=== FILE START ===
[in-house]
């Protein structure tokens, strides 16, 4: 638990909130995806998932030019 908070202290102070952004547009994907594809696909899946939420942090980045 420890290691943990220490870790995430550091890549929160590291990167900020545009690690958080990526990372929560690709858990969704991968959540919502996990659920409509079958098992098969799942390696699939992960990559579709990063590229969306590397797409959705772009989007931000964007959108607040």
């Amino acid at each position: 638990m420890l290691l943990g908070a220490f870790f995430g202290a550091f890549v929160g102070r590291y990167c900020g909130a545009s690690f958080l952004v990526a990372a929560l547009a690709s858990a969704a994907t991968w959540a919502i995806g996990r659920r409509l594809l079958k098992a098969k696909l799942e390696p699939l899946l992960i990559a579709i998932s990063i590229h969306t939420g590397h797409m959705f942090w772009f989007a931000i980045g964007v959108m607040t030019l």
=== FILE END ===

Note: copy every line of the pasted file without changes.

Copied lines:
[in-house]
């Protein structure tokens, strides 16, 4: 638990909130995806998932030019 908070202290102070952004547009994907594809696909899946939420942090980045 420890290691943990220490870790995430550091890549929160590291990167900020545009690690958080990526990372929560690709858990969704991968959540919502996990659920409509079958098992098969799942390696699939992960990559579709990063590229969306590397797409959705772009989007931000964007959108607040």
């Amino acid at each position: 638990m420890l290691l943990g908070a220490f870790f995430g202290a550091f890549v929160g102070r590291y990167c900020g909130a545009s690690f958080l952004v990526a990372a929560l547009a690709s858990a969704a994907t991968w959540a919502i995806g996990r659920r409509l594809l079958k098992a098969k696909l799942e390696p699939l899946l992960i990559a579709i998932s990063i590229h969306t939420g590397h797409m959705f942090w772009f989007a931000i980045g964007v959108m607040t030019l």